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Helen Bradley is a Lifestyle journalist who divides her time between the real and digital worlds, picking the best from both. She writes and produces video instruction for Photoshop and digital photography for magazines and online providers world wide. She has also written four books on photo crafts and blogs at

  • Satesh R

    Great article! Very easy to understand. Thank you Helen.

  • Jurek Jerry

    How about articles like this dealing with Canon Digital Photo Proffesional, Adobe Elements 11, Corel PaintShop Pro X5 and Canon Zoom Browser. I do not have Light Room. I am thinking about getting it though.

  • Doe L

    Thank you! I was looking for how to do this exact thing!

  • Mike

    this didn’t work for me. Is there a step missing in Step 2? When i flipped over to the develop module, after quick develop crop ratio, the images were not resized. I did select all images before i did quick develop.

  • Helen Bradley

    Hello Mike. There is nothing I can see missing in Step 2. Lightroom will not resize photos until you export them and that is in Step 4. In step 2 you are simply setting a crop ratio not resizing. Does that help?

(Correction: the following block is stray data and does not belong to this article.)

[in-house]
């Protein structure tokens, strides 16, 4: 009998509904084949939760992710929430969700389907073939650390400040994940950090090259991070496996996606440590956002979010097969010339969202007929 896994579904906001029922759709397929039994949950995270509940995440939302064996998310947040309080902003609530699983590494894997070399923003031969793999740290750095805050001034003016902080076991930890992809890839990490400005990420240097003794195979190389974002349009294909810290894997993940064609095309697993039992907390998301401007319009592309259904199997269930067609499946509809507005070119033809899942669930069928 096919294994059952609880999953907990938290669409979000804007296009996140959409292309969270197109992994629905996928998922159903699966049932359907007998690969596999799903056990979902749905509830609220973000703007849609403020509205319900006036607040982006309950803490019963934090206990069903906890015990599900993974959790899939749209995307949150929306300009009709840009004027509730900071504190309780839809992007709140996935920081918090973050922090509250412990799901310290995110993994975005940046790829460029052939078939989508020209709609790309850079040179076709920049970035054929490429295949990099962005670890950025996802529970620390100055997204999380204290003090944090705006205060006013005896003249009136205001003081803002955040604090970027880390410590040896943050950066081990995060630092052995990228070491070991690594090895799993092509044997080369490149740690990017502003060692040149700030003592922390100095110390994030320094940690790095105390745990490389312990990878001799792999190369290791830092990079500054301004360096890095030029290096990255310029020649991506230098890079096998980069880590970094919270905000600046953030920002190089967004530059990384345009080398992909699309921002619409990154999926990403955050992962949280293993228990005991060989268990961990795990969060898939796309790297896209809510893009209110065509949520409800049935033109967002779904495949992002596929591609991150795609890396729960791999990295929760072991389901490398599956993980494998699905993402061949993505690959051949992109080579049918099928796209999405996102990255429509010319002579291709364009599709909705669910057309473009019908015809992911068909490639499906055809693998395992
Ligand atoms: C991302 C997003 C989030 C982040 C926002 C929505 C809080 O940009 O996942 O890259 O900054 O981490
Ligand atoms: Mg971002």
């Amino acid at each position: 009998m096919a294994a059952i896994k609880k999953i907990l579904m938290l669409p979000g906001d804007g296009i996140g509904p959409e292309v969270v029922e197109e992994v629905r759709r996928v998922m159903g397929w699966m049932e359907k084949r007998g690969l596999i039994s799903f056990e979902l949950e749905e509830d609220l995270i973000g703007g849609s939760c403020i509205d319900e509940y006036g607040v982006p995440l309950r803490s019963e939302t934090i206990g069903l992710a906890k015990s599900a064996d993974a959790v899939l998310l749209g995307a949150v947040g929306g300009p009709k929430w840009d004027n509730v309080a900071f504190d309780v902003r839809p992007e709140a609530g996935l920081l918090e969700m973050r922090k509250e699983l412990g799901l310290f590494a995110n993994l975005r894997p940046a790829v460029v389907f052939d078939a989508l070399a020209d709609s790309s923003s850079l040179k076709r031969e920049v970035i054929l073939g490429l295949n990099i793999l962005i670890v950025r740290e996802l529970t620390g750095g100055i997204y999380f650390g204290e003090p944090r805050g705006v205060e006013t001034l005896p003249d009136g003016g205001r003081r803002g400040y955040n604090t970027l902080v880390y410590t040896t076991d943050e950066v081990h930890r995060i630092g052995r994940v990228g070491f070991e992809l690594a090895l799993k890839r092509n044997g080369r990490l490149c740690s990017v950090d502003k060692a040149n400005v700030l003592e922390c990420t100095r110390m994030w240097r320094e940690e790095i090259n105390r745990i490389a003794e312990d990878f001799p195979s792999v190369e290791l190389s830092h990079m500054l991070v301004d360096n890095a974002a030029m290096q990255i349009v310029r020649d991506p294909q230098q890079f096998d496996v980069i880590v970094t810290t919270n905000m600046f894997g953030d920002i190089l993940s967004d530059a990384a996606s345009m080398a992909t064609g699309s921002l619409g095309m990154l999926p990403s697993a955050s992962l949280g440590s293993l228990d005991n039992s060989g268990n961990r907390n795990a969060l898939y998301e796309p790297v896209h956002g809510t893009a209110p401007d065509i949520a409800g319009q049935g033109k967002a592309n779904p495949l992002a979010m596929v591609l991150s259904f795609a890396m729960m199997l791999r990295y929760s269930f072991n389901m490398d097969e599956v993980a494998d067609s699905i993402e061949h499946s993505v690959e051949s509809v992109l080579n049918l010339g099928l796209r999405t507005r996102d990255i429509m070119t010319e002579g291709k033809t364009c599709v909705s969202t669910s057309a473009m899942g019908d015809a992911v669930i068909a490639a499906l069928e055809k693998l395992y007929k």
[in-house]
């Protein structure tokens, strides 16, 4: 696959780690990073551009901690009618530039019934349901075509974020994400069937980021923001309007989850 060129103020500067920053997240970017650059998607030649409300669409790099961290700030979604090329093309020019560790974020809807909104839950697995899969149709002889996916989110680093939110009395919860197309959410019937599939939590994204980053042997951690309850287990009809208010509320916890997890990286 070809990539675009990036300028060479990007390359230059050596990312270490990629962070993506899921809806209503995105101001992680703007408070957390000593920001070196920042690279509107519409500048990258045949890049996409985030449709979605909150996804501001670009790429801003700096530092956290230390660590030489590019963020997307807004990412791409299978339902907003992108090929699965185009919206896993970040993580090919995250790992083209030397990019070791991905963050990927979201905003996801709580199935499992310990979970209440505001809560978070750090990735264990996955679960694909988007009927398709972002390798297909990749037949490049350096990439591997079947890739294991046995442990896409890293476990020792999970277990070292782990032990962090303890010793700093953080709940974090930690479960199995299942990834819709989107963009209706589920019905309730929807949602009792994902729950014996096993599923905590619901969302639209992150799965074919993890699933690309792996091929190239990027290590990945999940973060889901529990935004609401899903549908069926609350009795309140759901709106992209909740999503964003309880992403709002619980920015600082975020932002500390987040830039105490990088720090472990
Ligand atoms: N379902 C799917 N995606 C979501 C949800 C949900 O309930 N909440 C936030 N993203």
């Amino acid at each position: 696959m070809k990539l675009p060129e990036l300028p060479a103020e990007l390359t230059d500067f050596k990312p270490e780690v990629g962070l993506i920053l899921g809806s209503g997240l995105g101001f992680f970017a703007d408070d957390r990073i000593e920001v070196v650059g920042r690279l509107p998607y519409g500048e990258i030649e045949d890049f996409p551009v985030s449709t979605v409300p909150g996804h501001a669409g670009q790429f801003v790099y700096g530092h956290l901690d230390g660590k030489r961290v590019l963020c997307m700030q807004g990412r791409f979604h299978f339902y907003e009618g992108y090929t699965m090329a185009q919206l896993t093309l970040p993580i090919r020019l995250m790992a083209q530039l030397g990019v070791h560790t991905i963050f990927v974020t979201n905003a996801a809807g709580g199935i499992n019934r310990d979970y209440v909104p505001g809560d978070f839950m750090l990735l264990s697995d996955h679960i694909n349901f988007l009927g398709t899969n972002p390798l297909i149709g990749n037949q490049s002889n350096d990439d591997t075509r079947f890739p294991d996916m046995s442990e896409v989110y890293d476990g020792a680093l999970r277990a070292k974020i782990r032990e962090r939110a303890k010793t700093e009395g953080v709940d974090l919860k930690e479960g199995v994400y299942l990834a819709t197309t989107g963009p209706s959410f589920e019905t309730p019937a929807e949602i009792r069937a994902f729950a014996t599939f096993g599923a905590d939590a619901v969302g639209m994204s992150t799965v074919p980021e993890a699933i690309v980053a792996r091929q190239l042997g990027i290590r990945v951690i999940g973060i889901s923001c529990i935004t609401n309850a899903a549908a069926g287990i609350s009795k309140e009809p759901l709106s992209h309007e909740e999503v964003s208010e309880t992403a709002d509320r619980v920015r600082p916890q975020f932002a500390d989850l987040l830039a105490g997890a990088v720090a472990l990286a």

• Guest

    Please remove these outdated tutorials

  • Helen Bradley

    I don’t understand what is outdated about this tutorial? Everything in it still works in Lightroom. Perhaps you could explain what you mean by this comment and I can see if I can help?

  • Hello guest – sorry but we do not “remove” any articles they just stay on the site. If you do not find one applicable to what you’re doing we have many more just use the search feature at the top of the site.

  • vikaskgp

    Picstouch is free online tool to crop, resize, adding text on image etc. you can also use this tool to improve your photo quality if it’s blurred or noisy .

  • Peter Theobald

    Excellent just what I needed, saved me a whole lot of time

  • Helen Bradley

    Great to hear Peter!

  • Susie in Sarasota

    Helen, you have such a great way of packing a lot of wonderful tips into a well-written, short topic. Thanks so much!

    Can you recommend a good tutorial to help me get a handle on all the “measurements” associated with photography? I’m relatively new to photography and am a bit lost in pixels, crop ratios, dpi, size in MB, etc.

    Thanks, again, for your fantastic tutorials!

  • Hydrahead

    This was really well done and helpful! One more question: is it possible to export images as PDFs in Lightroom? I want to batch export a bunch of images as pdfs (not a contact sheet) but I see no options for this anywhere. Thanks!

Some Older Comments

  • Jurek Jerry April 15, 2013 09:39 pm

    How about articles like this dealing with Canon Digital Photo Proffesional, Adobe Elements 11, Corel PaintShop Pro X5 and Canon Zoom Browser. I do not have Light Room. I am thinking about getting it though.

  • Satesh R April 15, 2013 09:09 pm

    Great article! Very easy to understand. Thank you Helen.